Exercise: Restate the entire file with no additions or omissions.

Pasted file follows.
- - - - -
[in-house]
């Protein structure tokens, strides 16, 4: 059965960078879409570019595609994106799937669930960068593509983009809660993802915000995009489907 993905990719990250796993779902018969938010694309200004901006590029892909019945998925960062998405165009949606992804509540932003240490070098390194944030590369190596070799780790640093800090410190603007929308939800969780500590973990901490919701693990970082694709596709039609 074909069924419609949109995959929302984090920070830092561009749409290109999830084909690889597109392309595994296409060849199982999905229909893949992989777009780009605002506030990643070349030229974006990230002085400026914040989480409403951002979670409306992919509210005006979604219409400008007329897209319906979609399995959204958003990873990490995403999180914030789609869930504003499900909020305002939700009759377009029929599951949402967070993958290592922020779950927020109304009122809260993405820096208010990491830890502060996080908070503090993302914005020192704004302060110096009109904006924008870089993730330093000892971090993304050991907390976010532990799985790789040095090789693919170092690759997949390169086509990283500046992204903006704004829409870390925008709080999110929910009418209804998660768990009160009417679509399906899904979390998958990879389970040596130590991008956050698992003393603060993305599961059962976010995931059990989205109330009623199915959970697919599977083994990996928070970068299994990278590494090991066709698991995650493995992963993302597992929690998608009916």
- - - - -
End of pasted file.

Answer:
[in-house]
């Protein structure tokens, strides 16, 4: 059965960078879409570019595609994106799937669930960068593509983009809660993802915000995009489907 993905990719990250796993779902018969938010694309200004901006590029892909019945998925960062998405165009949606992804509540932003240490070098390194944030590369190596070799780790640093800090410190603007929308939800969780500590973990901490919701693990970082694709596709039609 074909069924419609949109995959929302984090920070830092561009749409290109999830084909690889597109392309595994296409060849199982999905229909893949992989777009780009605002506030990643070349030229974006990230002085400026914040989480409403951002979670409306992919509210005006979604219409400008007329897209319906979609399995959204958003990873990490995403999180914030789609869930504003499900909020305002939700009759377009029929599951949402967070993958290592922020779950927020109304009122809260993405820096208010990491830890502060996080908070503090993302914005020192704004302060110096009109904006924008870089993730330093000892971090993304050991907390976010532990799985790789040095090789693919170092690759997949390169086509990283500046992204903006704004829409870390925008709080999110929910009418209804998660768990009160009417679509399906899904979390998958990879389970040596130590991008956050698992003393603060993305599961059962976010995931059990989205109330009623199915959970697919599977083994990996928070970068299994990278590494090991066709698991995650493995992963993302597992929690998608009916």